As advocates of fair trade and organic produce, Ohms prides itself in being a healthy conscious café. It serves a variety of drinks, including coffees and tea with vegan soy, almond or cashew milk ($38), and light food including gluten free pasta ($78) and more. The main draw is the selection of desserts – including caramel cake, brownies, and cashew tarts. And before you leave, try the vegan-approved alcoholic beverages!
Bonus points: Ohms Cafe and Bar is also great for gluten-free dining.
How much: $
Ohms Cafe and Bar, G/F, Shop A, 192 Hollywood Road, Sheung Wan, Hong Kong, www.facebook.com/ohmshk2017
For Outdoor Dining: Green Veggie (Central)
Green Veggie believes in fresh and cruelty-free food – something we can definitely support. The chef matches the ingredients to the four seasons, and communicates his care for all living things through his authentic Chinese dishes. The meals are prepared to perfection, and the buffet-style lunch menu is a regular favourite of ours. The homely feel, is paired with a quaint balcony area overlooking one of the busiest streets of Hong Kong. The attentive service offers a quick, convenient dining experience.
Bonus points: Green Veggie partners with different communities and charities to distribute over 200 lunch boxes each week to those in need. Once a month, it invites the elderly to dine together for free. Contact Green Veggie you’re interested in supporting the initiative.
How much: $
Green Veggie, 3/F 238 Des Voeux Road, Central, Hong Kong, 27713260, www.greenveggie.com.hk
Read more: Where to Volunteer in Hong Kong
For Hidden Dining: Soland (Central)
The healthy food at Soland is fresh and delicious… the only problem is finding it! Hidden away on the third-floor of Gillman’s Bazaar, it’s not somewhere you’re likely to come across by chance. The low-key, petite spot offers homemade vegan food for super reasonable prices (lunch sets for $40 and up). Expect colourful plates of veggies, fresh soups and healthy smoothies.
Soland, 3/F, 6 Gilman’s Bazaar, Central, Hong Kong
(Directions: 5 minute walk from Sheung Wan MTR Station, Exit E1), www.facebook.com/pages/Soland-HK/1770645556552480 – no official Facebook page or website available.
Read more: Coffee Shops that Offer Almond, Oat, Coconut Milk and more in Hong Kong
Additional Vegan Restaurants in Hong Kong:
Pure Veggie House: Locally/organically sourced healthy dim sum with quality ingredients and a relaxed vibe.
Olive Leaf: As part of PlateCulture, Olive Leaf offers a private dining experience of Middle Eastern and Israeli food on Lamma Island. You can request an entirely vegan menu.
Veg 6: Japanese, Italian and Western vegetarian food fuse, with mock meats taking a solid place at the table. Any dishes containing egg or dairy are marked.
Isoya Japanese Vegetarian Restaurant: Veg sushi, noodles and dessert in the heart of Wan Chai.
Rawsoever: Healthy and creative raw vegan dishes on Lamma Island. Expect colourful combinations and a relaxed vibe.
The Vegvolution Kitchen: Italian-Asian inspired vegan cafe with a regularly rotating menu of pizzas – plus plenty of pastas, risottos, burgers and desserts.
Hemingway’s by the Bay: Vegetarian bar and grill by Discovery Bay beach. The live music on weekends is a bonus. The vegan nachos are crisp, cheesy and piled high.
Loving Hut: You’ll find mock meat in the form of barbecue char siu, chicken noodles and more. The Kowloon Bay location also carries vegan baked goods – including vegan egg tarts!
Gaia Veggie House: This is a favourite of ours. Order from the picture menu, and you won’t leave hungry. You’ll have meat-lovers swearing it can’t be mock meat!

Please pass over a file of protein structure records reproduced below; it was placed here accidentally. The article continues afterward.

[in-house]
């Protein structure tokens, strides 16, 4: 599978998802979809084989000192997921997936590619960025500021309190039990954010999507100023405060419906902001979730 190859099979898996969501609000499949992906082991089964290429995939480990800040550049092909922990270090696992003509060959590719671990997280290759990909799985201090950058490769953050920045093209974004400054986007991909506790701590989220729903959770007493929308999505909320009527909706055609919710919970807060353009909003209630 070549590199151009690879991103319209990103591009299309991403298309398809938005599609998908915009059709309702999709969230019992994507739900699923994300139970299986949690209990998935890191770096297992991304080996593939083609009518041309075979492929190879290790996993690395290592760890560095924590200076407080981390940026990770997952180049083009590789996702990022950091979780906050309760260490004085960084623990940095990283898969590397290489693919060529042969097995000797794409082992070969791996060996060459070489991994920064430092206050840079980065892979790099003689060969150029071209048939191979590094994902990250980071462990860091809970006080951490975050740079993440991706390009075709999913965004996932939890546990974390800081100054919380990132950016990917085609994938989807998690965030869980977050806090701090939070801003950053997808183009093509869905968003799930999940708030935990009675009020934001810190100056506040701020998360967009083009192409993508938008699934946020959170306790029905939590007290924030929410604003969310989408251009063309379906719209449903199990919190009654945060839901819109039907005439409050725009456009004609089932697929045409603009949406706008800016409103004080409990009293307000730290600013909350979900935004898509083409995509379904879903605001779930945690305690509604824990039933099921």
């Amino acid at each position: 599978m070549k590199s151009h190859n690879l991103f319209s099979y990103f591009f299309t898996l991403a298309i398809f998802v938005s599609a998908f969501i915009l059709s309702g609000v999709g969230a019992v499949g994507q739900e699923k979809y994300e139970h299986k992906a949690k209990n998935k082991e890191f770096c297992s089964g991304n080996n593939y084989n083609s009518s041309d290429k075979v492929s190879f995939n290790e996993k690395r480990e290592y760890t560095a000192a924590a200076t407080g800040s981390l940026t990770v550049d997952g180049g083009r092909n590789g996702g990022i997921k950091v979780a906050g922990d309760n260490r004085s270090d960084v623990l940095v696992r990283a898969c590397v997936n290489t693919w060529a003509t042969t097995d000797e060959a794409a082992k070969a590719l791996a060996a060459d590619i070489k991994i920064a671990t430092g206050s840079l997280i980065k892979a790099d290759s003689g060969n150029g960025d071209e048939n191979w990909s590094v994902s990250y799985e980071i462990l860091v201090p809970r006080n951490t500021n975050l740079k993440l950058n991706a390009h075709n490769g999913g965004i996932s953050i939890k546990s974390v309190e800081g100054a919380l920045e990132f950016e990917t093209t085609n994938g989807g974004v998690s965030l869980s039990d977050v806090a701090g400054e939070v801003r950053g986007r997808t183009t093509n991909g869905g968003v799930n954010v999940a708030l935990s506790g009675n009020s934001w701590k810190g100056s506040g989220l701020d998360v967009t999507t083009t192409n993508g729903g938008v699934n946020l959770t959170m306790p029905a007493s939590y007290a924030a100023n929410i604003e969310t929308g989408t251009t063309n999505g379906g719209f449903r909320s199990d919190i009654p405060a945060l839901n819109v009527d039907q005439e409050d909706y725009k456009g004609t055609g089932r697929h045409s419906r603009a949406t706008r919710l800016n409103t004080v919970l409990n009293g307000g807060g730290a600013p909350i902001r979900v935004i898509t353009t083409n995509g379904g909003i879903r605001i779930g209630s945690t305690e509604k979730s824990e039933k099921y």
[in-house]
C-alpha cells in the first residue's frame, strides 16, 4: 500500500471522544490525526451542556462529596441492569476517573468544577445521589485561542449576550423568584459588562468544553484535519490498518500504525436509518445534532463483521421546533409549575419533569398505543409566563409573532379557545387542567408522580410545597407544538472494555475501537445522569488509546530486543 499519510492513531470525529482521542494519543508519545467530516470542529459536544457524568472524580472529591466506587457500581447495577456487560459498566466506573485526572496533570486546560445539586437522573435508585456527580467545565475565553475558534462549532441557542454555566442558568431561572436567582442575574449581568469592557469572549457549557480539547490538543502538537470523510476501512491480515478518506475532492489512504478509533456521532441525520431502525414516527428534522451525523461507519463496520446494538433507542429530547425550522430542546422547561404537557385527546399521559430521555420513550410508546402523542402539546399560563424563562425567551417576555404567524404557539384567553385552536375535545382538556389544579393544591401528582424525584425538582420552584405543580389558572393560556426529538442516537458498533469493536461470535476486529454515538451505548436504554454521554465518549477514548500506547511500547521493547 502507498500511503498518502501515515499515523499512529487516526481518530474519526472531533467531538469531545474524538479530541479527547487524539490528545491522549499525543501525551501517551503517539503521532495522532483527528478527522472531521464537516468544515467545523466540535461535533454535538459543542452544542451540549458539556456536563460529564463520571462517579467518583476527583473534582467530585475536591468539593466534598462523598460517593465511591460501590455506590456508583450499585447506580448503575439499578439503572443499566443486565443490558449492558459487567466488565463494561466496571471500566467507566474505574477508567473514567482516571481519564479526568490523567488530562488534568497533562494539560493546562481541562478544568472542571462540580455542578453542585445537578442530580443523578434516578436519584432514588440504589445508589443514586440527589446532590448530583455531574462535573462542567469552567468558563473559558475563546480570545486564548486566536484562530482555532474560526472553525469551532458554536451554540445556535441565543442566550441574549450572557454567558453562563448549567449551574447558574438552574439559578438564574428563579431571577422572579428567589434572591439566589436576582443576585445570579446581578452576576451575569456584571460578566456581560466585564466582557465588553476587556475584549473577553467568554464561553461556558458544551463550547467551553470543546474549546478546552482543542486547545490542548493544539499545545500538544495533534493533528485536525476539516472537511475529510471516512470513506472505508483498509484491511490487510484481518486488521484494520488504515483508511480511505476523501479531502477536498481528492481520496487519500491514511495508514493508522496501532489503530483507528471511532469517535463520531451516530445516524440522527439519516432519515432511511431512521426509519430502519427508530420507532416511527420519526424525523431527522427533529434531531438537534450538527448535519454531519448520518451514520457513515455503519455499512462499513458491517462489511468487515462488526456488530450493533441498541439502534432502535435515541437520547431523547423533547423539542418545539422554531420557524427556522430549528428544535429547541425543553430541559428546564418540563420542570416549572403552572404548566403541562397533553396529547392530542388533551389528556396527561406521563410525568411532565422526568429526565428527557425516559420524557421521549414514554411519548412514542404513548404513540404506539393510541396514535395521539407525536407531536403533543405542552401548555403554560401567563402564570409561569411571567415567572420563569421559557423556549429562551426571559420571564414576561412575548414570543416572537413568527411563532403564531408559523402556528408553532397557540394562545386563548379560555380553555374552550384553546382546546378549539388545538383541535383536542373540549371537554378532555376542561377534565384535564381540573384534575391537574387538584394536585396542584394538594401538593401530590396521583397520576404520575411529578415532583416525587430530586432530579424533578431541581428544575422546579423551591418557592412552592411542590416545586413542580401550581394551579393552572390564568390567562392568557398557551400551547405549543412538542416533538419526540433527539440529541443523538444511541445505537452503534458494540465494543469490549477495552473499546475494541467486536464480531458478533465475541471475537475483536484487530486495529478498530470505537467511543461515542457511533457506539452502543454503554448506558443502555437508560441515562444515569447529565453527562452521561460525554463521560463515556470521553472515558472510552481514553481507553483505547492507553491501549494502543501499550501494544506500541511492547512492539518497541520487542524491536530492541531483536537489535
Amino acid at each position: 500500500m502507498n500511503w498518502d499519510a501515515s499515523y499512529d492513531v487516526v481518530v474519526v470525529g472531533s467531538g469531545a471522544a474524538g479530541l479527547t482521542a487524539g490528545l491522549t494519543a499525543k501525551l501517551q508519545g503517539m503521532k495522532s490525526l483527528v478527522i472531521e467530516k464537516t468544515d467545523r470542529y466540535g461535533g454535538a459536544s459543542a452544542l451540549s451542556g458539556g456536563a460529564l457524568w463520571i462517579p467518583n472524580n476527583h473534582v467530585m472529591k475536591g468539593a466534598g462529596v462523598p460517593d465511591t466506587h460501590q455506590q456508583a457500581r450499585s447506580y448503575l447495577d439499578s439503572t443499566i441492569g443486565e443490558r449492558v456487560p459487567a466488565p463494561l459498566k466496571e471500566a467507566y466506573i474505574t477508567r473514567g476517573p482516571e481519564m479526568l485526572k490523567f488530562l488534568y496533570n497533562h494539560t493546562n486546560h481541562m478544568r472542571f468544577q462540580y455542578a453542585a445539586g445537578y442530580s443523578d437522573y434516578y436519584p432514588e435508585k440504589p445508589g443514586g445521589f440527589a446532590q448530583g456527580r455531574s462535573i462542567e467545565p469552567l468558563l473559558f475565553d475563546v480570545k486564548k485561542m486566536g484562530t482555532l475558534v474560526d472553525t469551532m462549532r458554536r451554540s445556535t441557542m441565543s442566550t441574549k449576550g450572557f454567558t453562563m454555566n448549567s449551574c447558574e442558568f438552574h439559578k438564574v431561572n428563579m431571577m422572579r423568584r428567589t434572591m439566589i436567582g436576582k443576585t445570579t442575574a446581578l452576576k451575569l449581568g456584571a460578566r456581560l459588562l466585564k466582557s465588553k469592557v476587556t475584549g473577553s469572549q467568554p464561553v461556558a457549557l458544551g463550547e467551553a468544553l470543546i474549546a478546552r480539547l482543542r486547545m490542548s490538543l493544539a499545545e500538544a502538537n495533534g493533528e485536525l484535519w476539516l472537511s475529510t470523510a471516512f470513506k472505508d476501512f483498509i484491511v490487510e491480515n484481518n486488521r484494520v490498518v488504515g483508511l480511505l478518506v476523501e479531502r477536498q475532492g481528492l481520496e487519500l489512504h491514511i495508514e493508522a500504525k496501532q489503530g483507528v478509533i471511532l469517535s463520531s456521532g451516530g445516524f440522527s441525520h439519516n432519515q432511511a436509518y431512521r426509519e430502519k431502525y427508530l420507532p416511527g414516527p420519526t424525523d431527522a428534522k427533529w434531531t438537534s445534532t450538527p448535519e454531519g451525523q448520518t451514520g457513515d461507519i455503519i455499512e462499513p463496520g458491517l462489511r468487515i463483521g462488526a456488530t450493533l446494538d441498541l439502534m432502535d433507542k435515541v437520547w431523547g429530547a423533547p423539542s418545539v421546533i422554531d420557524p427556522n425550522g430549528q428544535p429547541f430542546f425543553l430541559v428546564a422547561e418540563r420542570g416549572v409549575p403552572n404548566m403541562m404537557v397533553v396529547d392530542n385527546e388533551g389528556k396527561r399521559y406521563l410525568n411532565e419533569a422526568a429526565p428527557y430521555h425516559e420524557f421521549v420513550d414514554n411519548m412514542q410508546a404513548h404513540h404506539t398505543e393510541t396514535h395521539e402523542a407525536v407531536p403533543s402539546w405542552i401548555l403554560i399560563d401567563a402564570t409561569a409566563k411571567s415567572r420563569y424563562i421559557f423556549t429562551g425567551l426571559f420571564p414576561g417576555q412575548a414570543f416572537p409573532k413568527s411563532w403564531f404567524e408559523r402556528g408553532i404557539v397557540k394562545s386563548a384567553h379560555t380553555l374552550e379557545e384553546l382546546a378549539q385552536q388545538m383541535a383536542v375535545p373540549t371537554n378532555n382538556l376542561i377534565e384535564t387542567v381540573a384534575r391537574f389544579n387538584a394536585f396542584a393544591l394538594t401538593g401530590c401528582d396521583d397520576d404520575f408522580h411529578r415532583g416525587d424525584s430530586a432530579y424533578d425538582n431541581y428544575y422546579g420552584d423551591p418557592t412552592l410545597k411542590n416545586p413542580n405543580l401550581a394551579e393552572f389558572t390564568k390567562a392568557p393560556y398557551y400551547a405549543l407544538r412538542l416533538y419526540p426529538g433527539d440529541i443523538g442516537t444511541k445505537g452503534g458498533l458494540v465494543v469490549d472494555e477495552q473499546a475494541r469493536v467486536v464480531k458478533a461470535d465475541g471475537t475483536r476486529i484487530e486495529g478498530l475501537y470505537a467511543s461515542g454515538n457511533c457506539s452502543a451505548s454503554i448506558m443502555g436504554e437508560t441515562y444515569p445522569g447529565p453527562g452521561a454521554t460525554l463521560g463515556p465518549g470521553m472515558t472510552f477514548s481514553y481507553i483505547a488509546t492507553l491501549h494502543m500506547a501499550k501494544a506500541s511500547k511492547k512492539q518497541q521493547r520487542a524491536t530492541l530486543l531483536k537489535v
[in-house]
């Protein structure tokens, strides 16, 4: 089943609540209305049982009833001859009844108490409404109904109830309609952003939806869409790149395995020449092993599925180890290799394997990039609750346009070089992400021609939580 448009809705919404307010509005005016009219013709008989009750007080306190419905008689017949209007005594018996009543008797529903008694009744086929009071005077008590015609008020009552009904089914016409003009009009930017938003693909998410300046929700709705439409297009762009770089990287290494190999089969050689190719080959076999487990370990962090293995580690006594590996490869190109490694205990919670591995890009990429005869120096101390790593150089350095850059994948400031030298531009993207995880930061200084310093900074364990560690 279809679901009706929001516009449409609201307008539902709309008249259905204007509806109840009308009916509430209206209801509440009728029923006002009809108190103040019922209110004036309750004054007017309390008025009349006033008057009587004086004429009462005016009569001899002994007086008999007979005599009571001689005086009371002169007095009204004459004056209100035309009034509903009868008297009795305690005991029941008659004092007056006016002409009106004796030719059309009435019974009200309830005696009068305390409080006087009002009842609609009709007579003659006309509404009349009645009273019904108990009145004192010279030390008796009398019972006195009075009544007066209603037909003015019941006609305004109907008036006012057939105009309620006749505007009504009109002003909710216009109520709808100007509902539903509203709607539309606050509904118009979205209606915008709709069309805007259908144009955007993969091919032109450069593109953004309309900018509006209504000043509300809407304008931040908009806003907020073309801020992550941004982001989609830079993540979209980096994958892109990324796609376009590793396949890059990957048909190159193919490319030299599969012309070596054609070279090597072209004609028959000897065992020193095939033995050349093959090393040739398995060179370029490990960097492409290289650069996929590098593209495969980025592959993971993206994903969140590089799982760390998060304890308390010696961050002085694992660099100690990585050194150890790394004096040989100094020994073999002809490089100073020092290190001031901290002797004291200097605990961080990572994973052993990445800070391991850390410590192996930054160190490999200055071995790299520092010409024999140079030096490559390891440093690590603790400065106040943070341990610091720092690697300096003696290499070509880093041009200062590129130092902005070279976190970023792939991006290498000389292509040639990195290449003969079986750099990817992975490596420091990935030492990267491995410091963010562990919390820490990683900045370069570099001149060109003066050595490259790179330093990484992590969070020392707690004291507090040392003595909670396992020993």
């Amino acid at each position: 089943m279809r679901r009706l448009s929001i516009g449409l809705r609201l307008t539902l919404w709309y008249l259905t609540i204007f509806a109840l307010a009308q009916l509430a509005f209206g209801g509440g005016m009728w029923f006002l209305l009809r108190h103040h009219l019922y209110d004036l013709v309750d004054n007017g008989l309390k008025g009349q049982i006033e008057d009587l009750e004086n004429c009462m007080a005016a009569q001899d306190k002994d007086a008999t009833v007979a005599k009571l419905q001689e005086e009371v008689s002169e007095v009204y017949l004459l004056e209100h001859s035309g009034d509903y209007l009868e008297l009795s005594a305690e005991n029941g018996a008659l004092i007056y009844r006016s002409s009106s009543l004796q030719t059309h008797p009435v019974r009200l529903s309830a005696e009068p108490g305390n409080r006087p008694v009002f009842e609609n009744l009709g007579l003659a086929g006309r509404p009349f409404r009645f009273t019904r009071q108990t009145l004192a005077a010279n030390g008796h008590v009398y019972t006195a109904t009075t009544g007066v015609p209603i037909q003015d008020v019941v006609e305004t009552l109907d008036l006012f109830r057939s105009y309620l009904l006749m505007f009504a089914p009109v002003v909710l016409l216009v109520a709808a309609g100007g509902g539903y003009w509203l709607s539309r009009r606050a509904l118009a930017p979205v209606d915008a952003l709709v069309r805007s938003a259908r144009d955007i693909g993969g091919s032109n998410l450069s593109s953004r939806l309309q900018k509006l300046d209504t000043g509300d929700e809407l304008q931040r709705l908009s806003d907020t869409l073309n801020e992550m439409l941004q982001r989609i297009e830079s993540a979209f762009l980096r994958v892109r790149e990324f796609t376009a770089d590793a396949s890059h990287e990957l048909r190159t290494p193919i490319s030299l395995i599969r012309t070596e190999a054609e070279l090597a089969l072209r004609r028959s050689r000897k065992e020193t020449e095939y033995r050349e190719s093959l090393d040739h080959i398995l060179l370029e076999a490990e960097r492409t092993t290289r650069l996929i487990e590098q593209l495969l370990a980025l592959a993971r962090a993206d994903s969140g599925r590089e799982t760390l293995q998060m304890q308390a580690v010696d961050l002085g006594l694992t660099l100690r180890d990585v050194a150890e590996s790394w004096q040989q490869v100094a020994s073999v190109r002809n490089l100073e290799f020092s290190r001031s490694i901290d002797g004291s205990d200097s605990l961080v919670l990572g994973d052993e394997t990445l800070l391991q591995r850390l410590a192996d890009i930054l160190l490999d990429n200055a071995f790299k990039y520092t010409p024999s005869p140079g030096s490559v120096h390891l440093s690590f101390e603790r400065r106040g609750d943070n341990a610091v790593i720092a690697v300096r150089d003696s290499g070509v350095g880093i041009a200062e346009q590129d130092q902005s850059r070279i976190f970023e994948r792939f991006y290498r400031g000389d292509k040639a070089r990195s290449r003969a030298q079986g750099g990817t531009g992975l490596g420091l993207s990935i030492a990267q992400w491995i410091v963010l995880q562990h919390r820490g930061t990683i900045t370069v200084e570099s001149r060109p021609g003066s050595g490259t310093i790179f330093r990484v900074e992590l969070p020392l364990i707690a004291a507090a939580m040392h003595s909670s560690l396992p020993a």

InnoVeggie: A well-known lunch spot. The buffet features a spread of Asian and Western dishes.
ChangLe: Taiwanese fare supporting cruelty-free dining. The majority of the menu is vegan-friendly but items that include egg are marked.
Supabowl: Hong Kong’s first dedicated Acai café, using only the finest veggie ingredients. Think goji berries, chia seeds, flax seeds and coconut.
The Cakery: Gluten-free, dairy-free and Paleo-friendly goods are all available. Try “Rabbit Food”, a carrot cupcake with dairy-free cinnamon cream.
Top tip: Whilst many restaurants are confused by vegan requests, we’ve found that more and more places are happy to accommodate. If nothing else, asking for no fish sauce at your local Thai restaurants is a great way to spark a conversation. It’s particularly exciting to see well-known meat restaurants like Beef & Liberty, Little Birdy, The Butcher’s Club, Honbo and Porterhouse starting to put more plant-based alternatives on the menu.
Where to shop for plant-based groceries:
This store is Hong Kong’s only plant-based retail chain and boasts a wide selection of groceries. Stocking everything from fake eggs, Beyond Burger meat, oatly milk and (arguably) the best vegan cheese, it’s a Hong Kong favourite. Green Common also serves plenty of dishes at its locations.
Green Common, various locations throughout Hong Kong, www.greencommon.com
This is a go-to for vegans and vegetarians in Hong Kong. Some of our favourite treats include Happy Cow’s non-dairy ice-cream, Coconut Grove’s coconut milk yogurt and the wide selection of healthy, raw snacks.
Just Green, various locations throughout Hong Kong, www.justgreen.com.hk
SpiceBox Organics, a USDA certified organic store, is an easy place to find health food, environmentally friendly household products and natural body care products. The socially conscious company ensures that products available are sourced from sustainable organisations, and you can even find traditional medicine and Ayuverda products here.
SpiceBox Organics, various locations throughout Hong Kong, www.spiceboxorganics.com
Corner Block stocks a whole range of certified organic produce, including organic baking brand Arrowhead Mills and gluten-free snacks from Dr. Schaer. There are plenty of new brands to choose from, too.
Corner Block, G/F, Shop A, World Trust Tower, 50 Stanley Street, Central, www.cornerblock.com.hk
Supermarkets like ParknShop and citysuper also offer corn, soy, tofu and tempeh; and places like Yata have started supplying beyond meat and Gardein alternatives.
Editor’s Note: This post was originally published in April 2017 and was updated in June 2018 by Tania Shroff.